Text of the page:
What is the burden of going from in-person to virtual?

In this COVID era, I bet a lot of you might be looking for an answer to this question. The truth is, we are, too.

So, in an effort to get to the bottom of this, we decided to allocate today’s Train Like A Champion post to a series of multiple choice poll questions to learn more about the burden you’re shouldering when moving from in-person to virtual training programs. If you have five minutes or so, we’d love your thoughts on the following questions.

In return, we’ll share the results in an upcoming post!

Which is generally easier:

Approximately how long does it take you to convert one hour of training from in-person to virtual?

Approximately how long does it take you to develop activities/lesson plan/slides for a 1-hour virtual session from scratch?

Which virtual delivery platform do you use most often?

Are you generally happy with the platform you use most often?

During this COVID-19 era, what percent of your live training is being delivered virtually?

Which virtual feature do you use most often for engagement and interaction?

How do you feel about designing and delivering virtual training?

How do you feel about the effectiveness of live, virtual training?

Are there some questions I haven’t asked through these poll questions that could offer additional insights into the burden you’ve faced going from in-person to virtual? I’d love to hear about it in the comment section.

Always take the conversation

At the beginning of the month, Betty Dannewitz released a podcast that we had an opportunity to record together and in which we talked about the importance of reaching out (from her end) and always taking the conversation (from my end).

It was a fun conversation and if you have a bit of time, I’d love for you to give it a listen and let us know what you think.

I really enjoyed the opportunity to take part in this conversation because it got me reflecting on the importance of two things:

  1. Not being too shy to reach out, and
  2. Not being too busy to take the conversation.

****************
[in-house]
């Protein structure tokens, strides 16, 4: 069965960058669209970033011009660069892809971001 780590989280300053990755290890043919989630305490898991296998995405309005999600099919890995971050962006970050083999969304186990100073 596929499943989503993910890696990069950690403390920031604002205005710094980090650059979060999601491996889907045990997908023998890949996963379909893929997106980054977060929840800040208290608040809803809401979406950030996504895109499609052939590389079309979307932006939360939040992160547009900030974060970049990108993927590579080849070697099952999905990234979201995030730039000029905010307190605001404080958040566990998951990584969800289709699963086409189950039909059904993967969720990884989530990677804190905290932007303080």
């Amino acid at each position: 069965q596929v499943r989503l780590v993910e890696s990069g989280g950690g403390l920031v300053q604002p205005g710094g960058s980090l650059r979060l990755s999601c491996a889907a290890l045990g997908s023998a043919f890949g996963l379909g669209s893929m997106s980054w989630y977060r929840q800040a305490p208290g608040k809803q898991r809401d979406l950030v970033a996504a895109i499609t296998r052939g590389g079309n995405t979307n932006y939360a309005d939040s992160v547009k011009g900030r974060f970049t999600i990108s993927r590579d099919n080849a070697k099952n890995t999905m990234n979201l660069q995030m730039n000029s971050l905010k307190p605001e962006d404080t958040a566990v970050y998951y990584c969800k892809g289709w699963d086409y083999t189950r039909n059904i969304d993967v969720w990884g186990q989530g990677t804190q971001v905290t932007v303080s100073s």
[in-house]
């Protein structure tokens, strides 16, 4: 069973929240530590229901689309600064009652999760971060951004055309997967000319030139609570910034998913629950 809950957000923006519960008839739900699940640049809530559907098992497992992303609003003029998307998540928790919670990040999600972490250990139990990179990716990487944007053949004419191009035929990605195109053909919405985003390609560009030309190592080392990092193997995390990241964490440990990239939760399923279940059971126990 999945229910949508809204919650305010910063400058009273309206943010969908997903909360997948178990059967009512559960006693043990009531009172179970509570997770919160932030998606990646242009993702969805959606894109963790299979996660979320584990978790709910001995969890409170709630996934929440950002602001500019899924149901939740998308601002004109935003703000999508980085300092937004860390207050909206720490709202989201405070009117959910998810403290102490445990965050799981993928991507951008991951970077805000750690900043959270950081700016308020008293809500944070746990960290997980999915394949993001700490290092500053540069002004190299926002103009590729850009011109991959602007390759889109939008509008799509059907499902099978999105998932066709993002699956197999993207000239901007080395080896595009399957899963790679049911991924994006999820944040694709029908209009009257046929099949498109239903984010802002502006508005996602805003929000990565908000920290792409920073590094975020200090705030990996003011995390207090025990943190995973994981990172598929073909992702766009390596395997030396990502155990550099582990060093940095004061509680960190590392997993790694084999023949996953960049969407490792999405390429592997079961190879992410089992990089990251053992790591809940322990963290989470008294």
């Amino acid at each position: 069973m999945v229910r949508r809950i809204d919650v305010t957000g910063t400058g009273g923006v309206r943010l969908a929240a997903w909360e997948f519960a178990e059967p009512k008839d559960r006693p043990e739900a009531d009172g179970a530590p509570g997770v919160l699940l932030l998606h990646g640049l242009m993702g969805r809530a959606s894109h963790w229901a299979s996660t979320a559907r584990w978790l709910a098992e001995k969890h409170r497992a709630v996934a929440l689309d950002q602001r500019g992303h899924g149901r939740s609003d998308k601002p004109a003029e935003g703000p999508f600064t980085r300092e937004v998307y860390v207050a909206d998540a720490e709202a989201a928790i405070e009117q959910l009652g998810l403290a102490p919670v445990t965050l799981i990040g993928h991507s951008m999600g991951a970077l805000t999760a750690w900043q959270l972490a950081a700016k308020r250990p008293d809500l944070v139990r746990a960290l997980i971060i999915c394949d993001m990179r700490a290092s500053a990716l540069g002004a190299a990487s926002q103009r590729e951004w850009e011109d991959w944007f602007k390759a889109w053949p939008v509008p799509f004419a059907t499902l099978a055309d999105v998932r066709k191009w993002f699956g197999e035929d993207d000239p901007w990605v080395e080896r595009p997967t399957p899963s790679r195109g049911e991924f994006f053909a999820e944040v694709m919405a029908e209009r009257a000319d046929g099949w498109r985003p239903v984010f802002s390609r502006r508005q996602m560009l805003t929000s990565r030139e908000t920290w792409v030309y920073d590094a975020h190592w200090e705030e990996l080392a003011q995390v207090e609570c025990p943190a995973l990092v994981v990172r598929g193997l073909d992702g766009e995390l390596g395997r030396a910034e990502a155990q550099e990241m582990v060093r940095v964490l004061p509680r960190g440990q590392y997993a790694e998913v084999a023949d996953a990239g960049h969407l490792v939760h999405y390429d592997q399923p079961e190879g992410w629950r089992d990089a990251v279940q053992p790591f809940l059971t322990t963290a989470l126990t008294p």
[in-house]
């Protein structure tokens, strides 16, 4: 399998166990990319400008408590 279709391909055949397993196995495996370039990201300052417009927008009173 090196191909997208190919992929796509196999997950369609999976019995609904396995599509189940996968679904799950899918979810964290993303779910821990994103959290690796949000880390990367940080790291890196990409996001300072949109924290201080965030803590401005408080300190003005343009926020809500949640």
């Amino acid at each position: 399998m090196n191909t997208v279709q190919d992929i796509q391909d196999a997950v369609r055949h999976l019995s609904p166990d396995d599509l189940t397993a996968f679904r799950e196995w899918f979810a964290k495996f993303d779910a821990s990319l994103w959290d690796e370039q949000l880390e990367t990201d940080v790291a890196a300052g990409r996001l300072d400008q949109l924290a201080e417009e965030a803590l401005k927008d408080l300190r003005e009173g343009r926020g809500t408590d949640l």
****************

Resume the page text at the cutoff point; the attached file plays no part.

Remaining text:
As L&D professionals, constantly learning and finding new sources of inspiration should be in our DNA.

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5 Reasons Why Joining Your Local ATD Chapter is a Good Idea

These are strange times we’re living in. Who knows when many of us will return to our old offices (if we ever do… some claim that physical office space may become obsolete by the end of this whole quarantine). Who knows when we’ll be able to connect with old co-workers around the water cooler. Who knows when we’ll next stop by someone’s cubicle to bounce an idea around.

Physical distancing means that in-person connections will naturally fade. In the world of learning and development professionals, these connections have often been the lifeblood of new and creative ideas.

So what’s an L&D person to do?

If you’re not yet a member of your local ATD chapter, this could be a really good time to consider it. Here are five reasons why:

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I was a white racist. I think training made me a better person.

With a headline like that, I’m guessing my future career in politics may be over before it begins. I’m ok with that.

For a long time I felt that we lived in a nation that was realizing Dr. King’s dream, where people in the United States in the 2000s had every opportunity to be judged by the content of their character, not by the color of their skin. I worked in Washington, DC, in a youth center helping students earn their GED credential so they could have bigger and better opportunities. My students seemed to enjoy my tough love approach and my sense of humor and perhaps most importantly, my presentation style – it worked for my students in a way that their traditional high schools didn’t.